Liam Toland: Cullen’s selection signals the tide may turn
Fine-tuning will improve trench warfare ahead of a tough run
Luke McGrath of Leinster passes the ball during the European Rugby Champions Cup match between Bath and Leinster at the Recreation Ground. Photo: David Rogers/Getty Images
“Success is failure turned inside out; the silver tint in the clouds of doubt. And you never call tell how close you are; it might be near when it seems afar. So stick to the fight when you’re hardest hit; it’s when things seem worst that you must not quit.”
These words I voiced at my brother’s wedding back in 1996! It’s hard to believe but weeks into the 2015-16 season I find myself wondering again – what is success? Especially as I’ve spent the past three weeks enquiring on behalf of our underage systems.
No doubt, for various reasons all four provincial coaches are asking themselves the same question; ditto Joe Schmidt. In the Rec, as Bath eventually overcame Leinster, I couldn’t but wonder how Leo Cullen views the coming weeks. Leinster at home to Ulster, Glasgow away, Toulon away, Toulon at home, Munster away and finally Connacht at home by New Year’s Day.
It’s no less horrific for Ulster – just replace Toulon for Toulouse. New coaching tickets, both hunting for any form and victory where it is conceivable that only scraps will be gained by year’s end.
But unlike previous years those scraps contained in the bowels of the Guinness Pro12 are crucial for next season’s European draw. For instance, is it possible that Robbie Henshaw may be in a Leinster jersey languishing in the Challenge Cup while his former team-mates Connacht are in the Champions Cup? The table doesn’t lie!
Cullen has picked a side that looks better equipped for the Leinster way. Jack McGrath at loosehead over the more explosive Cian Healy is a good decision. McGrath has more than earned the right.
Tadhg Furlong is a superb tighthead and with Mike McCarthy behind him in the tighthead secondrow berth plus Devin Toner slipping across to the loosehead side will improve the Leinster scrum hugely.
Sixteen points with 19 conceded in the Rec was far too damaging to Leinster but their inability to correct in real time was more troubling. That there was no replacement secondrow made the loss of Hayden Triggs to injury a real barrier to solutions for the scrum.
But the big change is Luke McGrath starting at scrumhalf. His entry last weekend along with the impressive Josh van der Flier brought the zip Leinster required to test Bath.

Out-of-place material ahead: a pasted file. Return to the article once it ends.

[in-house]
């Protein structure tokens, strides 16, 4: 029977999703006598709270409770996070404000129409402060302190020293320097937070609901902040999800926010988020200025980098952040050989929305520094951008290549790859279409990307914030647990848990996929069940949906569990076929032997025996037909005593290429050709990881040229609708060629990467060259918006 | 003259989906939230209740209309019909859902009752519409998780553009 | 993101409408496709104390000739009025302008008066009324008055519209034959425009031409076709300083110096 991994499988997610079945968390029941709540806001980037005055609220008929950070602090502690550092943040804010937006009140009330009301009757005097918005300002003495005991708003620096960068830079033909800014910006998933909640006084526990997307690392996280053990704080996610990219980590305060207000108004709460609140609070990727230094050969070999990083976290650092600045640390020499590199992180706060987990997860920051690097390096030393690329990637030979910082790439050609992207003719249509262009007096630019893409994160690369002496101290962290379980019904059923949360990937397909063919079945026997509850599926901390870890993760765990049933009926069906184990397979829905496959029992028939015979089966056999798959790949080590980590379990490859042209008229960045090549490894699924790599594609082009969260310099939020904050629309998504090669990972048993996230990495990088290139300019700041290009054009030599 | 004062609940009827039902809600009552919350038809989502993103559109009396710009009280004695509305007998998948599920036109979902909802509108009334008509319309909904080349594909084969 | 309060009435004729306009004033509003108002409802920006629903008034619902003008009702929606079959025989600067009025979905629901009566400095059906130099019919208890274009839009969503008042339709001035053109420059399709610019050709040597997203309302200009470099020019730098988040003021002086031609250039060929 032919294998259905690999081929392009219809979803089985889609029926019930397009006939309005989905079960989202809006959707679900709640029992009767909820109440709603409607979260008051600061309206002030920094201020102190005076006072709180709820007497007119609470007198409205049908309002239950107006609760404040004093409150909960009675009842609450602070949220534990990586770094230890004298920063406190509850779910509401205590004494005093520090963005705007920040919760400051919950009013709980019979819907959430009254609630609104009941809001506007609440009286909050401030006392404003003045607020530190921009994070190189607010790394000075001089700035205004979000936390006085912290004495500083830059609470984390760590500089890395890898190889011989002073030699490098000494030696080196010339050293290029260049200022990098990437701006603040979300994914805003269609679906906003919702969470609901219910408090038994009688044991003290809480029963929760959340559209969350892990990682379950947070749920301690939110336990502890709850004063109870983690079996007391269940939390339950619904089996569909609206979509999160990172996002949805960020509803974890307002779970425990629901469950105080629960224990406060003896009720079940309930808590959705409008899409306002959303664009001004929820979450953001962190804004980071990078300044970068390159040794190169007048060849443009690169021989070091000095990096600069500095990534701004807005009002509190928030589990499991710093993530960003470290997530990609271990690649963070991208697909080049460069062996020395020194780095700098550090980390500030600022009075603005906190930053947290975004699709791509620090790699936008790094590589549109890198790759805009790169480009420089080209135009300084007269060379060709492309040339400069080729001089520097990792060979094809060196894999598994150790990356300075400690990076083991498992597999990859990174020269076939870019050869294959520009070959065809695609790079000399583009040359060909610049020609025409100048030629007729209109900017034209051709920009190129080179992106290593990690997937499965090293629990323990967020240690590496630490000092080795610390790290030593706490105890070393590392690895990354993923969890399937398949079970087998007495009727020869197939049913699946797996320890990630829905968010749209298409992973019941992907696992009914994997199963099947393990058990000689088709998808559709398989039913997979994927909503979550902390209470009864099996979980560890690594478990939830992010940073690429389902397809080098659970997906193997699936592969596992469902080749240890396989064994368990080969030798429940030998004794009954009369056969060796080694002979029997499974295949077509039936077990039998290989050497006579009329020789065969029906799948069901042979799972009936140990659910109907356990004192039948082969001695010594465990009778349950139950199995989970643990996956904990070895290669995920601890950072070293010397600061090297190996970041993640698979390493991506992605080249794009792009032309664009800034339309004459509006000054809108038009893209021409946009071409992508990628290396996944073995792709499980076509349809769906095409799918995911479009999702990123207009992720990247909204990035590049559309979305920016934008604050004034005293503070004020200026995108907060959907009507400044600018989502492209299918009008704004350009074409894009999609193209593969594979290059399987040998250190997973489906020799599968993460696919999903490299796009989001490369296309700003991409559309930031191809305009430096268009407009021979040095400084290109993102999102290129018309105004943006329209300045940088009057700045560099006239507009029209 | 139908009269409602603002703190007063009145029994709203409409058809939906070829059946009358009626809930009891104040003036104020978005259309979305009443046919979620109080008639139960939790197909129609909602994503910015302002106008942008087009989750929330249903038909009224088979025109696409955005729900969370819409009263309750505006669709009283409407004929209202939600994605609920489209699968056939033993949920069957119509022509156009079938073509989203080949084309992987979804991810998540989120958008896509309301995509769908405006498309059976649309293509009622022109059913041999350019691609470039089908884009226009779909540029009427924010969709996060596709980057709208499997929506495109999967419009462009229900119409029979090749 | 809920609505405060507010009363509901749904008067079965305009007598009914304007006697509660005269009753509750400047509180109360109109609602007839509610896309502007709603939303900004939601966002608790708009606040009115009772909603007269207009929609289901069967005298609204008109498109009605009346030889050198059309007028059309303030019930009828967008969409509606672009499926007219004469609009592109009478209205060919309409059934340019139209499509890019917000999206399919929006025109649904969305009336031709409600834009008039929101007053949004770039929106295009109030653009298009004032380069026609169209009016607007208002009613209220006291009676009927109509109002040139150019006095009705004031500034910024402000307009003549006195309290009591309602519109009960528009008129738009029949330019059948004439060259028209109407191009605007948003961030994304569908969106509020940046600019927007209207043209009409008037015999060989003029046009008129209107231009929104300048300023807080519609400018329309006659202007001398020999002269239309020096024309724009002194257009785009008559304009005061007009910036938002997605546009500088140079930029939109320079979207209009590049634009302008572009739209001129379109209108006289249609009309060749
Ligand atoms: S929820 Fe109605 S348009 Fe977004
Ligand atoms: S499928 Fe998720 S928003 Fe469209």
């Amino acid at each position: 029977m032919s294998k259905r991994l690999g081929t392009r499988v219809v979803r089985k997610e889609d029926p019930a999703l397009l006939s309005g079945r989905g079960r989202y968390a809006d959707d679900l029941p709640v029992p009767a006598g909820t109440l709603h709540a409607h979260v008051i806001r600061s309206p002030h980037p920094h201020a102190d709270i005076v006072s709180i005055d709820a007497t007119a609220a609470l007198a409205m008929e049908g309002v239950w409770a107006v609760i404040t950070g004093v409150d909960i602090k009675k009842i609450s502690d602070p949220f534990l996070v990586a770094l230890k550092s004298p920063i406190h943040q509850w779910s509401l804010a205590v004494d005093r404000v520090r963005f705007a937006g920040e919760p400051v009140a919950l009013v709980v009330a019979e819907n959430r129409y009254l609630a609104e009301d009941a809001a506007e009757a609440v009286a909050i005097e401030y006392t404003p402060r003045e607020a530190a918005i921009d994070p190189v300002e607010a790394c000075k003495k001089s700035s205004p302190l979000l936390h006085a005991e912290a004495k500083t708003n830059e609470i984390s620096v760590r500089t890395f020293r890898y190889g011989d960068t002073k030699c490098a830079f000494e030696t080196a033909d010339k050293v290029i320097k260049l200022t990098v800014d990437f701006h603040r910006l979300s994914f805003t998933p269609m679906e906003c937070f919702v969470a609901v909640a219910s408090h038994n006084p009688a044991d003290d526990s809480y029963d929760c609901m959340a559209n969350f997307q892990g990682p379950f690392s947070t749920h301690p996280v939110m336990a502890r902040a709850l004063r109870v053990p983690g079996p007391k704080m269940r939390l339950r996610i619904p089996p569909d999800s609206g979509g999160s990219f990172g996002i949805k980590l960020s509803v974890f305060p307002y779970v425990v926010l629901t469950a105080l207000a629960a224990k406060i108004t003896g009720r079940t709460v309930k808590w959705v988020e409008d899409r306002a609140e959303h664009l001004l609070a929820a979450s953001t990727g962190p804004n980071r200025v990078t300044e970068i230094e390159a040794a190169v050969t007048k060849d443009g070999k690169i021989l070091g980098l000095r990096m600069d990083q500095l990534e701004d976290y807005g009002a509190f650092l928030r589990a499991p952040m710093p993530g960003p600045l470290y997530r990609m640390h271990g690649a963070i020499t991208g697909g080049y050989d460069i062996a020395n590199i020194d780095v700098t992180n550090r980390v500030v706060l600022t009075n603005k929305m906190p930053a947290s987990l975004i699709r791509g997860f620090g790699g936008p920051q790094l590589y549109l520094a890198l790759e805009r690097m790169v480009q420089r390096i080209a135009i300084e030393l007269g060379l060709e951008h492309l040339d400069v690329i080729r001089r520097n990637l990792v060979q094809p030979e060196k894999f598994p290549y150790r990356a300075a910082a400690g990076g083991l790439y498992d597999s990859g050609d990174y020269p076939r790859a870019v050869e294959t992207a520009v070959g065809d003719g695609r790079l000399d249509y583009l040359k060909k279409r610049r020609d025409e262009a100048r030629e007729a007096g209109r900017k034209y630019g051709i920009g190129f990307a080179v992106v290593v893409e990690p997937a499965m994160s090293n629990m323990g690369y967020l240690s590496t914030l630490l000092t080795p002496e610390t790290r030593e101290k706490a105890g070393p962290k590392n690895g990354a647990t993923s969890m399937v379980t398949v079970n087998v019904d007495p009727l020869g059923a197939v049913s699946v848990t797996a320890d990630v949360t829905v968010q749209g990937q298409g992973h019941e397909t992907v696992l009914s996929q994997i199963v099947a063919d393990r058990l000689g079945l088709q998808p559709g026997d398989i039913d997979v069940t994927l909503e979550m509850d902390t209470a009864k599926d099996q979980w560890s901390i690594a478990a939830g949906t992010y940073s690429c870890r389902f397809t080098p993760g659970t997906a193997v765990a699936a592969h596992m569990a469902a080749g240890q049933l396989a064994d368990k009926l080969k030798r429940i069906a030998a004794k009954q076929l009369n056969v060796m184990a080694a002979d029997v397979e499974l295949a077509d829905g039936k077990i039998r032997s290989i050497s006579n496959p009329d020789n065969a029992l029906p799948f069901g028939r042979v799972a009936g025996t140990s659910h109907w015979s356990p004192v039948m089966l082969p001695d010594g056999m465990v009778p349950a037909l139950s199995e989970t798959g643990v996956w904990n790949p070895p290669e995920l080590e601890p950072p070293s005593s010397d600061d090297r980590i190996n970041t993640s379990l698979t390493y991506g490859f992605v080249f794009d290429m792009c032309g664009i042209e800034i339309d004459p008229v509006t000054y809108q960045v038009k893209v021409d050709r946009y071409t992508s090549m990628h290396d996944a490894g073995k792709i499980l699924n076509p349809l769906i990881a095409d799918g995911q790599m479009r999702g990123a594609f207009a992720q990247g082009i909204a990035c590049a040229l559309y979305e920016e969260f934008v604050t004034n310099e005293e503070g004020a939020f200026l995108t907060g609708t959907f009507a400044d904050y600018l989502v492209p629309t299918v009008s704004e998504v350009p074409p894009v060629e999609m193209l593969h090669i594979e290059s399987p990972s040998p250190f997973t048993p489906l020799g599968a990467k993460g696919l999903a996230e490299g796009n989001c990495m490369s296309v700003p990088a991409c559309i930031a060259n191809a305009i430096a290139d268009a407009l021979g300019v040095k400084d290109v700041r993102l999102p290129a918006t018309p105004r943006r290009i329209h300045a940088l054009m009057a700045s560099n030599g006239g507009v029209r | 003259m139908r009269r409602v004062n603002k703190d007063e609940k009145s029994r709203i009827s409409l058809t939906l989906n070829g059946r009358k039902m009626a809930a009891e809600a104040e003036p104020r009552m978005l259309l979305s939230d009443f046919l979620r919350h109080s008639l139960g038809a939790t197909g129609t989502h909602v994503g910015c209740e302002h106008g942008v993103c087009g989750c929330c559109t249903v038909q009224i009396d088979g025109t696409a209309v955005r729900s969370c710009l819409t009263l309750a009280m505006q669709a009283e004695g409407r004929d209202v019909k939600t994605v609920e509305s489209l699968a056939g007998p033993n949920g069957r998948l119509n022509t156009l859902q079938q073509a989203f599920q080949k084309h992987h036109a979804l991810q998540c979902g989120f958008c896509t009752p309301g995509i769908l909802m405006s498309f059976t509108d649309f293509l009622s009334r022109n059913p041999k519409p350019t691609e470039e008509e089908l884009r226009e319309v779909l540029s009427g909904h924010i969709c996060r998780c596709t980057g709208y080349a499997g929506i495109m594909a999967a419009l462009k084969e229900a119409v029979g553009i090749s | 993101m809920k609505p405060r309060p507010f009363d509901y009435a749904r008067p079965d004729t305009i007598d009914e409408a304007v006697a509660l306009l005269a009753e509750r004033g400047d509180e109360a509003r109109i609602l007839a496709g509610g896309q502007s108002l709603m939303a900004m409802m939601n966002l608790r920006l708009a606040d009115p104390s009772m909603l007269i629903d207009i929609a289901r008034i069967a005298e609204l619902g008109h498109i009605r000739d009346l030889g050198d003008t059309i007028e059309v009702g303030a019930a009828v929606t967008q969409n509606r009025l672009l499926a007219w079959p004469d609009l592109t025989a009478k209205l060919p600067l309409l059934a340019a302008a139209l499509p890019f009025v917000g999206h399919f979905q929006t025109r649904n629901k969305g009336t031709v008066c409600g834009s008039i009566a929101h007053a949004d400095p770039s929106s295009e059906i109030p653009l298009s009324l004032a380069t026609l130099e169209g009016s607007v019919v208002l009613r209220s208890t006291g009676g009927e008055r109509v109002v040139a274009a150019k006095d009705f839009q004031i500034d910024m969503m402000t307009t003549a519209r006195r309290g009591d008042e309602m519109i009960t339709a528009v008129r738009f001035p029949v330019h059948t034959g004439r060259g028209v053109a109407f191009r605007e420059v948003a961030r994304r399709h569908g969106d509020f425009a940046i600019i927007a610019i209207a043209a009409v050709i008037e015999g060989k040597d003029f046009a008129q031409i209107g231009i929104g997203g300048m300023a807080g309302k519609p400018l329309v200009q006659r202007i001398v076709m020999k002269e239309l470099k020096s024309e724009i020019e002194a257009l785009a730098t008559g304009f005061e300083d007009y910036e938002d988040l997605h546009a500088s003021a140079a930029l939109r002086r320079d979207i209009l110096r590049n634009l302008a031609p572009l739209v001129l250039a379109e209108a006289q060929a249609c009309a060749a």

Nearly all statistics in the Rec broke even and against Wasps the previous week Leinster enjoyed over 60 per cent of the possession. So even without Seán O’Brien, fine tuning will turn the Leinster tide tonight.
For instance George Ford and Johnny Sexton made equal metres with ball in hand but Ford made 100 per cent more passes.
Add to this Sexton’s errant kicking and we see a side struggling tactically and technically. Why kick the ball to 6’6” Matt Banahan or as a team consistently pass the ball behind the Leinster shoulder?
Conversely the vast majority of those Bath passes went in front of the ball receiver while the majority of support lines asked questions of the Leinster defence.
Way too often Leinster sent speedy backs such as Luke Fitzgerald into well positioned Bath fatties inviting a slow recycle.
At worst Bath sent like for like but managed to get mismatches which is reflective of a settled squad, game plan and more advanced environment – which is all understandable.
Not to mention how much Joe Schmidt’s Irish environment sucks the life out of returning provincial players.
Leinster’s selection will improve their trench warfare, ultimately getting them into the wider channels.
Fitzgerald will have many more options to alternate his game – waiting for and also hunting for the ball. In the Rec he was corralled into heavy traffic; partly due to Bath’s defensive gate and partly the lack of recycle speed, not aided by the half backs.
Whether he likes it or not Ian Madigan at 12 is exactly what Leinster need to add zip to his outside backs. From that flat ball he can spin out while also adding zip to Sexton’s game which is struggling to ignite.
Over recent weeks I’ve bumped into several European Challenge Cup teams as represented by their backroom. Interestingly not one wanted to be in the Challenge Cup. Why? It comes at a huge financial and logistical cost with precious little return.
The door is closed for the winner to gain entry into the following year’s Champions Cup. Hence winning Challenge Cup games should be measured with extreme caution; likewise losing in the Champions Cup. But losing tonight will come at a huge cost – which will make the RDS a rocking place to be, come 7.35pm
Oligarchs taking over
So what is success? This is a question each Leinster supporter must be asking themselves. And with so much to play for in the Pro 12 and next season’s European draw, not to mention an Aviva Stadium to fill when Toulon arrive next month, it’s important that their answer is not this season’s European Champions Cup. But Leinster will win tonight which will more than help.
With oligarchs taking over European clubs at a rate and with massive money offers coming in from England, Irish rugby now faces the same question – what is success?
We can no longer play ‘our style’ of rugby with our resources while expecting to win European trophies and threaten in World Cups.
In many ways we can’t afford not to expand our style and welcome the likes of Australia captain Stephen Moore here. firstname.lastname@example.org